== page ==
Any Scrum experience is better than no Scrum experience. If you are already part of a Scrum Team as a Developer, that is great. If not, there is no need to focus solely on Scrum Master opportunities. A first step could be to join a Scrum Team in another role suited to your skills and experience. Gaining Scrum experience as a Development Team member is very valuable. Ideally, you’ll have an experienced Scrum Master on the Team that you can also shadow and learn from. Many great individuals started their careers as Developers before successfully transitioning into a Scrum Master role.
One does not need a degree to become a Scrum Master. However, every person interested in this career path needs a good knowledge of Agile and of the Scrum framework. Larger organizations might require a Scrum Master course or a certification in order to get started, while for smaller organizations, like start-ups or agencies this won’t be mandatory.
There are different levels of certifications, you can start from the basic ones and then level up as you gain more knowledge and experience. The most popular certifications out there are from Scrum Alliance (Certified ScrumMaster) and Scrum.org (Professional Scrum Master).
Depending on each one’s professional goals, from Scrum Alliance you can get one of the following certifications:
For each certification level, following a specific training course is required, along with other prerequisites and requirements. More information can be found on Scrum Alliance’s website.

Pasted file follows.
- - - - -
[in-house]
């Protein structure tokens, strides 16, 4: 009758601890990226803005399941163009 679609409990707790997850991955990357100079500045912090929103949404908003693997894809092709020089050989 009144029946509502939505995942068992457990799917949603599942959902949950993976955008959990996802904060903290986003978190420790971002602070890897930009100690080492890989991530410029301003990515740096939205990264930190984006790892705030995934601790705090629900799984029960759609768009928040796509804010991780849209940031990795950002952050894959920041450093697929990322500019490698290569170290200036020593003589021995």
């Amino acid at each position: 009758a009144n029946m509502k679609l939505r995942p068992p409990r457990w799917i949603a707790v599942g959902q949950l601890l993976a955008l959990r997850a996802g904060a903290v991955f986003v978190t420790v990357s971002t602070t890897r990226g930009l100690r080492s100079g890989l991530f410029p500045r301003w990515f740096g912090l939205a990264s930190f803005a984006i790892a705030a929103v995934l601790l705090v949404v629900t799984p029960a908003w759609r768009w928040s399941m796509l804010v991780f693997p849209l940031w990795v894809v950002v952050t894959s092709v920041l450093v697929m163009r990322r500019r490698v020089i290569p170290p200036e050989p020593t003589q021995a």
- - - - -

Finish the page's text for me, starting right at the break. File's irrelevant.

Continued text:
The certification levels from Scrum.org are similar to those from Scrum Alliance and start from a fundamental level, then they move up to advanced and mastery levels:
Scrum.org certifications attending a course is not mandatory for taking the certification exam. For beginners, it is recommended to follow a training course for at least the first certification level.
Once you learned the basics about the role and responsibilities of a Scrum Master, it’s time to test and sharpen your skills. The best way to do it is to shadow a Scrum Master (or even better, to have a Scrum Master act as your mentor), ideally in your organization. You could do this by starting to join the Scrum ceremonies of another team, for example, the Daily Scrum, Sprint Planning, Sprint Review, Sprint Refinement, and also help the Scrum Master of that team on the day to day activities.
If you can’t find a Scrum Master to shadow in your organization, look for a Scrum Master buddy from the Scrum community. Then get involved by helping the Scrum Master solve their day-to-day issues. You can do this either by active listening or by serving as a brainstorming buddy.
There are many great communities out there supporting Scrum, some more formal and some informal. Don’t be afraid to join a community, even if you have little or no experience with Scrum. Being part of a Scrum community helps with networking, exchanging ideas, learning new things from the experience of others, and many more.